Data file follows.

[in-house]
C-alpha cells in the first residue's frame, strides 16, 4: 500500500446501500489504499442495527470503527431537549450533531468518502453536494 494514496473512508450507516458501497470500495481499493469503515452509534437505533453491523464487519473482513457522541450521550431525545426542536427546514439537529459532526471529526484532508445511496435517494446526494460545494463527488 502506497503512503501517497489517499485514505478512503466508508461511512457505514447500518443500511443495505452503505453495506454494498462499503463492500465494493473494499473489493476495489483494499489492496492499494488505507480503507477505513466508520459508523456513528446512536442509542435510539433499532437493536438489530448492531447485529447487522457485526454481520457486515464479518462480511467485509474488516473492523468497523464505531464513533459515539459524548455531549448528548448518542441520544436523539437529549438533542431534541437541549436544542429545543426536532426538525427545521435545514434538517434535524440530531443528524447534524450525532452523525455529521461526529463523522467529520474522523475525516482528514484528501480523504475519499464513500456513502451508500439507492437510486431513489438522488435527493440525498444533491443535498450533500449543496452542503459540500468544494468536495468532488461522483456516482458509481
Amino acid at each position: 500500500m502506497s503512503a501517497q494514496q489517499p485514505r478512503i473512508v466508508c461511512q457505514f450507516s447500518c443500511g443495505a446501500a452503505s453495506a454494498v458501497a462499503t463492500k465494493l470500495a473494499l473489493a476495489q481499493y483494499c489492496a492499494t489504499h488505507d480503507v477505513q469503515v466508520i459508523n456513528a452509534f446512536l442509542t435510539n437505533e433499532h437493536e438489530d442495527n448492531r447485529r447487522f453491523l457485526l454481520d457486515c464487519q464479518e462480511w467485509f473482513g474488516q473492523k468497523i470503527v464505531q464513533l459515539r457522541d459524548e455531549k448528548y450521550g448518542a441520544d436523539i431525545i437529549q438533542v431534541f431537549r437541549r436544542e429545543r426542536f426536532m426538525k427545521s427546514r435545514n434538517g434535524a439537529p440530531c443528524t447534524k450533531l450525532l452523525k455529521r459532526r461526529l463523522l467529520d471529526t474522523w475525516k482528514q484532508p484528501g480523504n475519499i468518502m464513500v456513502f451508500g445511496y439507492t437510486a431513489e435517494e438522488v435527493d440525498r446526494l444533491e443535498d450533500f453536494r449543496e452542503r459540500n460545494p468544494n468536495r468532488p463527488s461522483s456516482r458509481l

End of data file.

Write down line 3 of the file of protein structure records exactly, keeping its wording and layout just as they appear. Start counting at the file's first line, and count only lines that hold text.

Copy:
Amino acid at each position: 500500500m502506497s503512503a501517497q494514496q489517499p485514505r478512503i473512508v466508508c461511512q457505514f450507516s447500518c443500511g443495505a446501500a452503505s453495506a454494498v458501497a462499503t463492500k465494493l470500495a473494499l473489493a476495489q481499493y483494499c489492496a492499494t489504499h488505507d480503507v477505513q469503515v466508520i459508523n456513528a452509534f446512536l442509542t435510539n437505533e433499532h437493536e438489530d442495527n448492531r447485529r447487522f453491523l457485526l454481520d457486515c464487519q464479518e462480511w467485509f473482513g474488516q473492523k468497523i470503527v464505531q464513533l459515539r457522541d459524548e455531549k448528548y450521550g448518542a441520544d436523539i431525545i437529549q438533542v431534541f431537549r437541549r436544542e429545543r426542536f426536532m426538525k427545521s427546514r435545514n434538517g434535524a439537529p440530531c443528524t447534524k450533531l450525532l452523525k455529521r459532526r461526529l463523522l467529520d471529526t474522523w475525516k482528514q484532508p484528501g480523504n475519499i468518502m464513500v456513502f451508500g445511496y439507492t437510486a431513489e435517494e438522488v435527493d440525498r446526494l444533491e443535498d450533500f453536494r449543496e452542503r459540500n460545494p468544494n468536495r468532488p463527488s461522483s456516482r458509481l